doth houses of congress have loosened
ip on preparedness appropriations. In
die house of representatives $2*1,
100,000 was added to the army appro
priation bill, bringing it up to $182,
100.000. This was in addition to a
leficiency appropriation of $25,000,
100 to cover the cost of mobilizing the
militia and other immediate military
preparations. The army approprta
ion bill has now gone to the senate
where the military committee has al
ready agreed upon additions totaling
575.000. 000, and it is believed that the
Bill may mount as high as $275,000.
100. In the senate, the program of the
general naval board has been agreed
to by the naval committee and is like
ly to be adopted by congress. This
calls for an appropriation of $315,
S36.843 in 1917, and contemplates a
total expenditure of $538,180,576 'or
construction in the next three years.
The impetus given to preparedness is,
in our opinion, one of the most un
fortunate things about the whole un
fortunate Mexican situation. A for
eign policy about which the people
have not had a word to say is shaping
our domestic affairs. This shows that
until the people have something to say
about the foreign relations of the
country they really will not have con
trol of their government. —Nebraska
''One or the reeeut interesting-dis
cussions that has been on, is the
proposition to change the number of
months in each year from twelve to
thirteen. The plan as proposed would
make each month have exactly four
weeks. This would give thirteen
months in the year of four weeks each
and one day over; the extra day, it is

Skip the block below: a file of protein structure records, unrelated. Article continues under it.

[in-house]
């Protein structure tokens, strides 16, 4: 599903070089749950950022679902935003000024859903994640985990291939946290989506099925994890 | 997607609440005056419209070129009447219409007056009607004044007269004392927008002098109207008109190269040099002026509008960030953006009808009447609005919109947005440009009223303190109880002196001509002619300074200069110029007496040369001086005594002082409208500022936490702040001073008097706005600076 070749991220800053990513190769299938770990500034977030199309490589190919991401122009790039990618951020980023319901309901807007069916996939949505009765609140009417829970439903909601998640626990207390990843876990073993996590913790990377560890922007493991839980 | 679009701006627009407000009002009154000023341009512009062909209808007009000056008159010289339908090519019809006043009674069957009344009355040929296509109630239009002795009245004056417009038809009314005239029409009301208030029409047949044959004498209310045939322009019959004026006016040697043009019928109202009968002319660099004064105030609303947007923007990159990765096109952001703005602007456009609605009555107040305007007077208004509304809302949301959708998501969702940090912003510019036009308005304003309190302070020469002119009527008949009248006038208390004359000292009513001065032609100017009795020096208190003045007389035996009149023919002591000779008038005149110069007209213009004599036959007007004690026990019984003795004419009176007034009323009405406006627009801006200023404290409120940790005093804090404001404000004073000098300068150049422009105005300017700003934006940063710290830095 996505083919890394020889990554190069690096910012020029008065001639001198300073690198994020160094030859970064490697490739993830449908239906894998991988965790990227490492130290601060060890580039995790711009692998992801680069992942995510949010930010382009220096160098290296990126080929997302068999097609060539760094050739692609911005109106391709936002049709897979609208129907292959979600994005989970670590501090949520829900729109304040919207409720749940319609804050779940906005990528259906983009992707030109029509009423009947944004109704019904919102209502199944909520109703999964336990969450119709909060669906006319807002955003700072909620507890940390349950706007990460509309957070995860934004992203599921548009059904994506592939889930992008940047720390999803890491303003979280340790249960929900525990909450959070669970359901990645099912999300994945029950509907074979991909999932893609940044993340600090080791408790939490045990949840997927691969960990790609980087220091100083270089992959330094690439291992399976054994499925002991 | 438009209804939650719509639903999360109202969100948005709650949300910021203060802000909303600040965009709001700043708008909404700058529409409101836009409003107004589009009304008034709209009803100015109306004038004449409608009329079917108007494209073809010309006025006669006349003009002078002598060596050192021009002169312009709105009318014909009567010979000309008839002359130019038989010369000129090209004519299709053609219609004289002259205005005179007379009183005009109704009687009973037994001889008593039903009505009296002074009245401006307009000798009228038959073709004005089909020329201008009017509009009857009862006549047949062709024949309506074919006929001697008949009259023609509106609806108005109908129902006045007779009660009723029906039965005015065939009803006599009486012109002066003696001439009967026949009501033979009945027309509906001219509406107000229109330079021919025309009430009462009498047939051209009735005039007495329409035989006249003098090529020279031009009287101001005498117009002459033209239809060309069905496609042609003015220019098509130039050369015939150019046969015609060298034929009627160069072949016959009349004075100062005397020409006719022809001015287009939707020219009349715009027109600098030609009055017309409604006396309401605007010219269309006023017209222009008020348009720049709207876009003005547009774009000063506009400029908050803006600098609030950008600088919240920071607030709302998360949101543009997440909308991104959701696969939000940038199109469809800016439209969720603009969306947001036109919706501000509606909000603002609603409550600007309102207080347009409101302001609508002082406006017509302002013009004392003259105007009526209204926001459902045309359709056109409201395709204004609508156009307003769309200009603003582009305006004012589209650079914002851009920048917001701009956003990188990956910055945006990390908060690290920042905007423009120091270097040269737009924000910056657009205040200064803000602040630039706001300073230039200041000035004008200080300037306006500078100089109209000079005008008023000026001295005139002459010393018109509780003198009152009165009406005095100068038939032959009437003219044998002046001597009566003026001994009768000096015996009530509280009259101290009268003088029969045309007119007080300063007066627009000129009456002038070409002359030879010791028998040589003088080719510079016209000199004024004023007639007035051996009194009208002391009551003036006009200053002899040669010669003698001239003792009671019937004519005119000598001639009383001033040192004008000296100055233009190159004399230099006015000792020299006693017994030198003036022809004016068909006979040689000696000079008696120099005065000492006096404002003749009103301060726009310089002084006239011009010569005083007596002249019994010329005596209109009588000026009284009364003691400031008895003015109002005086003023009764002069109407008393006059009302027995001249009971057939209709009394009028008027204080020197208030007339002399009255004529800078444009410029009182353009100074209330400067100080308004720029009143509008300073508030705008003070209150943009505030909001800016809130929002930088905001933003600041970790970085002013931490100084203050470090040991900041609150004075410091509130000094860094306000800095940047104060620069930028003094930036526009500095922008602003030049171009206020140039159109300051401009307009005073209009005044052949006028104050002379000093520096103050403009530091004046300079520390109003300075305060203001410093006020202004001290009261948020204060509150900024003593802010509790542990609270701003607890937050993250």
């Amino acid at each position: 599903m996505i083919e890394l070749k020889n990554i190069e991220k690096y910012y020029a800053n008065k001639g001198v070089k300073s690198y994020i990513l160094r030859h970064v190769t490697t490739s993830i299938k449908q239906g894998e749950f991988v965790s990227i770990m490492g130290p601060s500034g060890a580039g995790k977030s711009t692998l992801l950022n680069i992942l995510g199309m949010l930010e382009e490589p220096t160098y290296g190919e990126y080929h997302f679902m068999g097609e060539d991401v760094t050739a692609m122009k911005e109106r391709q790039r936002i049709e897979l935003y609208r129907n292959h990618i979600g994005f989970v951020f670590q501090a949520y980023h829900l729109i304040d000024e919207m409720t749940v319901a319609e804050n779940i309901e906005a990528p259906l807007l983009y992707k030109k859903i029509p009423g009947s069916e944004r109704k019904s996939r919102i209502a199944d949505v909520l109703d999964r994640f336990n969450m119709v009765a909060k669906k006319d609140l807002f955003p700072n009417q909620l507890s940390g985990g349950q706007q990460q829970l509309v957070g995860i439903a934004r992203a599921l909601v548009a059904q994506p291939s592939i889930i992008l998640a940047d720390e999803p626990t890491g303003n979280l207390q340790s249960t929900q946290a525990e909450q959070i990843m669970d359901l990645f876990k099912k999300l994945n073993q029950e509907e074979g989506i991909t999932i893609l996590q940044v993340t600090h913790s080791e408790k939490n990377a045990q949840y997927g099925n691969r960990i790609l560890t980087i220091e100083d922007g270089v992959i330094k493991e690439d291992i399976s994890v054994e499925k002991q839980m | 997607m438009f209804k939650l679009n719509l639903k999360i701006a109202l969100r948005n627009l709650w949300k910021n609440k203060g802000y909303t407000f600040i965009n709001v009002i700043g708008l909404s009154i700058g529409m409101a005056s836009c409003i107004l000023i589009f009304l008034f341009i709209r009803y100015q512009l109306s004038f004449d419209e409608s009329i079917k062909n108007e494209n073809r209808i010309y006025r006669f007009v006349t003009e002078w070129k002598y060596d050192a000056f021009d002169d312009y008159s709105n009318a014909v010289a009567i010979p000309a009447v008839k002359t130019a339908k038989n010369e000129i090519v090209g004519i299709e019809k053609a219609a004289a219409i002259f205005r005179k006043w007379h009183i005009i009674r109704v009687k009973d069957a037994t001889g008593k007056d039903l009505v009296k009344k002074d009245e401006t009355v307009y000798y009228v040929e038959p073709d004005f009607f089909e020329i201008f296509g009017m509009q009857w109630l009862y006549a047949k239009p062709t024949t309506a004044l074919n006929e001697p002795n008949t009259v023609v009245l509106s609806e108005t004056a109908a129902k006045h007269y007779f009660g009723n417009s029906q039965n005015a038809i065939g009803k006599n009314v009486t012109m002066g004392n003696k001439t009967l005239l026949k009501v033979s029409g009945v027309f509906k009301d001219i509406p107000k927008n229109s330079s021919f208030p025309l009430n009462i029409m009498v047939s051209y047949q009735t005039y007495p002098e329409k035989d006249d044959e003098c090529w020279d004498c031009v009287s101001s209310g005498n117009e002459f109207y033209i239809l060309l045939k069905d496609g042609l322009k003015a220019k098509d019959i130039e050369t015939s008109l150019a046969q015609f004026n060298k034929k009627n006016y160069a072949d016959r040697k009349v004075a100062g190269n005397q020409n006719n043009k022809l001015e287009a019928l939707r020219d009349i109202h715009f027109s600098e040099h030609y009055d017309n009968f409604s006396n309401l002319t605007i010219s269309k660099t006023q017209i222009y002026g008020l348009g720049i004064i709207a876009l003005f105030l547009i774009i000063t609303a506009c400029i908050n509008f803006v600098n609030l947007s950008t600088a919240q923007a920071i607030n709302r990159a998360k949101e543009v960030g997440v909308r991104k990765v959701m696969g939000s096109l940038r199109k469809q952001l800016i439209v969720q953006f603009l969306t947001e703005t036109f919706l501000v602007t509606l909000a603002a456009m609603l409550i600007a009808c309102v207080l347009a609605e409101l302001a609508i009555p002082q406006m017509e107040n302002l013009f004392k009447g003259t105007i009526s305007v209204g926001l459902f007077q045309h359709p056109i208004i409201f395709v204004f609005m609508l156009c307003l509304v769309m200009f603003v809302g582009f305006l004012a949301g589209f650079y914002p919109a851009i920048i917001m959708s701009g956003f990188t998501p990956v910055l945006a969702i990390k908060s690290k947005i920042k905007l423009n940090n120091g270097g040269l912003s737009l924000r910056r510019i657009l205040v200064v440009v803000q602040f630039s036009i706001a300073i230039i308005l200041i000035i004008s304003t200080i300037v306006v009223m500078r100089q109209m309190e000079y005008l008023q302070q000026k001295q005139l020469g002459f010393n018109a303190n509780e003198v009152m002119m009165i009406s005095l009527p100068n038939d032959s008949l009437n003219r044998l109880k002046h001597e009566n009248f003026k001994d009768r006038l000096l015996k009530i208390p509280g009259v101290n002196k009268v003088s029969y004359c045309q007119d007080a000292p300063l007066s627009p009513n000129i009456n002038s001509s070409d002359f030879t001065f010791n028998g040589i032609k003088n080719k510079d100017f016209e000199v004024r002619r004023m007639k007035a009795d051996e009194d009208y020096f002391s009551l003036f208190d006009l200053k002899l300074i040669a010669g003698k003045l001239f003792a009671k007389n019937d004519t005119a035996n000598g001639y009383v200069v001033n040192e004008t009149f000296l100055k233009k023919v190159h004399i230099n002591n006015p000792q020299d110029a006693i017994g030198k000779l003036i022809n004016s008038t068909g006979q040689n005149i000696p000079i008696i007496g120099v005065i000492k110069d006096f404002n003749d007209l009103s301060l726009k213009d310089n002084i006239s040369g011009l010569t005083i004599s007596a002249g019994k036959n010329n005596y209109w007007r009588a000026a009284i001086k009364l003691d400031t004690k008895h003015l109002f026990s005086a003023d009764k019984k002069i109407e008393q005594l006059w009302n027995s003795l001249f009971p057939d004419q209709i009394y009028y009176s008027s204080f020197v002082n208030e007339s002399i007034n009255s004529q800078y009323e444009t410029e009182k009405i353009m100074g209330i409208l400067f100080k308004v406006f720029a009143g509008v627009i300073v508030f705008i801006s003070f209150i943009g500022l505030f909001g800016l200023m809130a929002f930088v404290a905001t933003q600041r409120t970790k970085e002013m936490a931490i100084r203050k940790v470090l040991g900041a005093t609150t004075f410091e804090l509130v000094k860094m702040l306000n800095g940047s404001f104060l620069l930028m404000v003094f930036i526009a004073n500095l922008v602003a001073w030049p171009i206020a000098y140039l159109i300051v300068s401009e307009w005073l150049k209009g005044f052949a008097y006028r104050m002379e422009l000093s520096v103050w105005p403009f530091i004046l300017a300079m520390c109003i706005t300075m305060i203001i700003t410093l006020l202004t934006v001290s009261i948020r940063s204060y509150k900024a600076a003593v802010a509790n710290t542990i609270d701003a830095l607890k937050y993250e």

proposed to assign to New e\ars'
Day, not incorporating it in any month
and it being a universal holiday, it
would not interrupt the business lines
that would be followed under the new
With thirteen months of four weeks
each and the odd day se aside with
out reference to any month as New
Years’ Day. there would still Ve 'ett
unaccounted for, the odd minutes and
seconds that go to make up the com
plete year. These minutes and sec
onds would accumulate enough to
make another day in something over
four hundred years and if the new
calendar were adopted, it would have
to provide for leap year once in four
hundred years instead of once every
four years as at present. Leap year
as we have it at the present time,
would be wiped out and it would only
be once in four centuries that the ex
tra day would have to be accounted
for in the calendar.
The new plan is more of a scien
tific plan than the present division
of the year into months, and in this
way, there is much force In the argu
ment for the change. With thirteen
months for the year, and exactly four
weeks to the month, the first day of
the month would always fall on the
same day of the week. The first day
of each month would probably be
fixed on Sunday as the first day of
the week. Sunday would always be
the first of the month, and every
month would be shortened to twenty
eight days. This would, on monthly
salaries, involve sore ^adjustment
in business. It would involve a read
justment on loans but there would be
a tremendous advantage in the even
time that would cover all transac
tions. There would be no months with
odd days or even days and there would
be a multitude of complication in figur
ing time that would be obviated
through the even months of four
weeks each.
It would not be on the whole, diffi
cult at all to adjust affairs of very
kind and character to the thirteen
months a year basis. After the ad
justment was made, there would be a
certain amount of satisfaction as well
as larger convenience through always
having equal months.
While the discussion is on concern
ing the setting of the clock ahead =.n
hour, why not discuss the more ';n
portant and more scientific project
of making thirteen mouths a year in
stead of twelve months? The advanc
ing of time an hour a day would un
doubtedly be advantageous in the